Notice there’s no plot yet. This is definitely a character story/series. I picked setting: time and place. New York City, 1977. Why? A lot going on and I remember it. Son of Sam (shot a girl I went to school with), Studio 54 (never went there, though, and if I had I doubt they would have let me in although I did get into the Copacabana but it was prom night), the long hot summer, the Blackout. The last event started locking me down to time. I wanted the climactic scene to occur during the Blackout, 13 July 1977. Interestingly, I had grand visions of gun battles in the darkened streets but what I ended up with when I wrote the book was very different—that climactic scene was technically the most difficult I’ve ever written. This is where my process has changed. I don’t outline. I frame character and setting. Set my character on a journey and throw obstacles in the way.
I started inventing supporting characters. A waitress named Morticia, who dressed like the character from the Addams Family in the diner he frequents every morning. I figured out his family. His friends. His enemies. As best I could.
Here’s the thing: I knew my protagonist. Will Kane. Who was the antagonist though? What was Kane’s goal? What was the antagonist’s? Those two are key to the Conflict Box.
I knew what I wanted Kane’s arc to be: a man with a violent past who is forced, against his will, to use his violence once more. Essentially the arc is: who protects the sheep from the wolves? Most people say the shepherd. Kane’s answer is: another, bigger, badder wolf. Because there is evil in the world and shepherds get eaten by evil wolves because they don’t run away. This is what he’s been trying to leave behind. He’s not a born killer. He’s a made killer. He shouldn’t be what he is. But here he is. With all this experience and skills. And he gets pushed.
But I didn’t know who the antagonist was. Why? Because Kane didn’t. Writing the first book, New York Minute, was an eye-opening experience. For antagonist, I just figured there’s some bad guys doing bad things and Kane is going to have to kill them during the Blackout to make that arc.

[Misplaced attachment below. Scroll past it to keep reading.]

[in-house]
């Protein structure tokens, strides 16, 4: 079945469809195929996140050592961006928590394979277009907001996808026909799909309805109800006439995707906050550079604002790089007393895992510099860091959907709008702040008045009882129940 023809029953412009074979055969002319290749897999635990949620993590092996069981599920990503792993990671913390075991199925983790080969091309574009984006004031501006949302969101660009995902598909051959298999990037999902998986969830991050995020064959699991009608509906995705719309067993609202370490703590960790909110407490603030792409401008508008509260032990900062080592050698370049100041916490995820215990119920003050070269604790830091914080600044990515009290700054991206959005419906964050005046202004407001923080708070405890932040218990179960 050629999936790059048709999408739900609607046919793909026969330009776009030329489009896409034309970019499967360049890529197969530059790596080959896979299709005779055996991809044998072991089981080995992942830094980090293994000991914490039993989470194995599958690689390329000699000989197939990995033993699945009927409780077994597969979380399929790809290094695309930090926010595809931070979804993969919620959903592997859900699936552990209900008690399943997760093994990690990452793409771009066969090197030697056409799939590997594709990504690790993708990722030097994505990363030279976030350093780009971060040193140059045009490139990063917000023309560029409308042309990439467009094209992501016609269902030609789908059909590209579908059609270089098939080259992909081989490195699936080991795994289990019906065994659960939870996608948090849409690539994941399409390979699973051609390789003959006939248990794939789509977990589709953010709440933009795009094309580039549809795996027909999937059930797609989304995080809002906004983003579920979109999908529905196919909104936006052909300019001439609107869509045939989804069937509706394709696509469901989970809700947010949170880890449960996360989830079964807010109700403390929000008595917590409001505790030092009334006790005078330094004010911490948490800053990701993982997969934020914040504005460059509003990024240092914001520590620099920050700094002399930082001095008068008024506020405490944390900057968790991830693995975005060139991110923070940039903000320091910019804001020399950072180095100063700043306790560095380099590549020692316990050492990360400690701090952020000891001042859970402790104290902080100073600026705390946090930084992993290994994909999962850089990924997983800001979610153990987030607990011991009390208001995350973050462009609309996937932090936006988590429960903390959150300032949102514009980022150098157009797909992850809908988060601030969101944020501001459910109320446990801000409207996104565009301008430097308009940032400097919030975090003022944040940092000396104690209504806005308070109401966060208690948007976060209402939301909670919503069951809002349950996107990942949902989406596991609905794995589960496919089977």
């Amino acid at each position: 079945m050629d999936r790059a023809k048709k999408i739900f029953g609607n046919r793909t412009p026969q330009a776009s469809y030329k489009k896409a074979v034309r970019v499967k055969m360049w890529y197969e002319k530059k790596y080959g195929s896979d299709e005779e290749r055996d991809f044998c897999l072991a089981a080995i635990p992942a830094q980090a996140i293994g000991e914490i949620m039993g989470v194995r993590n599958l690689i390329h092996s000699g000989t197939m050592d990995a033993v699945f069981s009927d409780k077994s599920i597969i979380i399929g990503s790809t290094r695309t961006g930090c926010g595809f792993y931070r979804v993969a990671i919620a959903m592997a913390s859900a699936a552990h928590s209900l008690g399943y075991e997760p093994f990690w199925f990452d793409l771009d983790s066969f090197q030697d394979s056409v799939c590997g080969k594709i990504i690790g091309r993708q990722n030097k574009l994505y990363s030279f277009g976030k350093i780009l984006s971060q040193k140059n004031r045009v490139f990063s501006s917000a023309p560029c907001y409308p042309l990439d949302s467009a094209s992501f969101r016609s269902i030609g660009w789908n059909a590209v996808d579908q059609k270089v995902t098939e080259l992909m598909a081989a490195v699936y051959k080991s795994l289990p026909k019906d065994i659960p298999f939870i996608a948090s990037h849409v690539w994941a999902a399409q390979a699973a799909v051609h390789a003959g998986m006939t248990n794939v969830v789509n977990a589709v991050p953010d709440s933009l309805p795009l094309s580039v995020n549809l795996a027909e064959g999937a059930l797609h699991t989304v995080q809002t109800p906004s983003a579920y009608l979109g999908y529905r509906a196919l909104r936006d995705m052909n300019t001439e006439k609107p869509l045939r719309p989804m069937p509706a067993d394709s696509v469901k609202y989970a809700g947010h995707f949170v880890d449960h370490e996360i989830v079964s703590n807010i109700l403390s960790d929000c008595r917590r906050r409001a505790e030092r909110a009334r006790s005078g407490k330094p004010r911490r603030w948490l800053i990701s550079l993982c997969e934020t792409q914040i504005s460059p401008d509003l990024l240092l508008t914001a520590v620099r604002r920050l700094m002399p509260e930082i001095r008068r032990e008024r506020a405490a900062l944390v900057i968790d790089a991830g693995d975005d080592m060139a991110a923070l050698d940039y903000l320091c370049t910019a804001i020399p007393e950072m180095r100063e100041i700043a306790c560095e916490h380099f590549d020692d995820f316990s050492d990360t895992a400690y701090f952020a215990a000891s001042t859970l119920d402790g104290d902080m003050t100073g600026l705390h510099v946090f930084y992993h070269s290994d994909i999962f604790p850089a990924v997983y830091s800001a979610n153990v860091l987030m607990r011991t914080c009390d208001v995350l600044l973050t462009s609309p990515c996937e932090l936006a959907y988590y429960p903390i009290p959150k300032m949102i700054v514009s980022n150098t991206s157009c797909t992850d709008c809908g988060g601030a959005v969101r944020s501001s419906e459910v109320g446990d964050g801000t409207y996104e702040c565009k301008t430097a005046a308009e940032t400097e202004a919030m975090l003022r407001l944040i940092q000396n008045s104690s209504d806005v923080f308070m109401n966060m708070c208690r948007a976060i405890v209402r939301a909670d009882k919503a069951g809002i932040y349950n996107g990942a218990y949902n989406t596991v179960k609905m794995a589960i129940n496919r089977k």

Here’s a real important thing though: when I finally realized who the true antagonist was, it was the same time Kane did. A surprise to both of us!!! Therefore, I’m not over-foreshadowing, which is a crime I used to commit.
What I’m getting at, in order for you to understand my posts in this new blog, is that I write very differently now than I did in HWSW, but I had to write like I did in HWSW in order to learn the craft of writing. I’d like to think I’m much better now. That my characters are deeper. My stories more intense.
Jenny: You really have changed your process.
Bob: My reactions to Jenny’s post. I agree– the conflict box doesn’t work for some stories. Although I teach, it’s more an exercise to do a couple of things: lock down who the protagonist and antagonist are. Surprisingly, a number of writers don’t know. It’s extra hard for romance because usually you don’t want the conflict between hero and heroine. So even if they’re fighting all the time, you still need an external something to hang the plot on.
Jenny: I think the conflict box works for the central conflict in all linear stories, it’s just more difficult for romance because we tend to emphasize emotion and psychology instead of hitting things and blowing things up.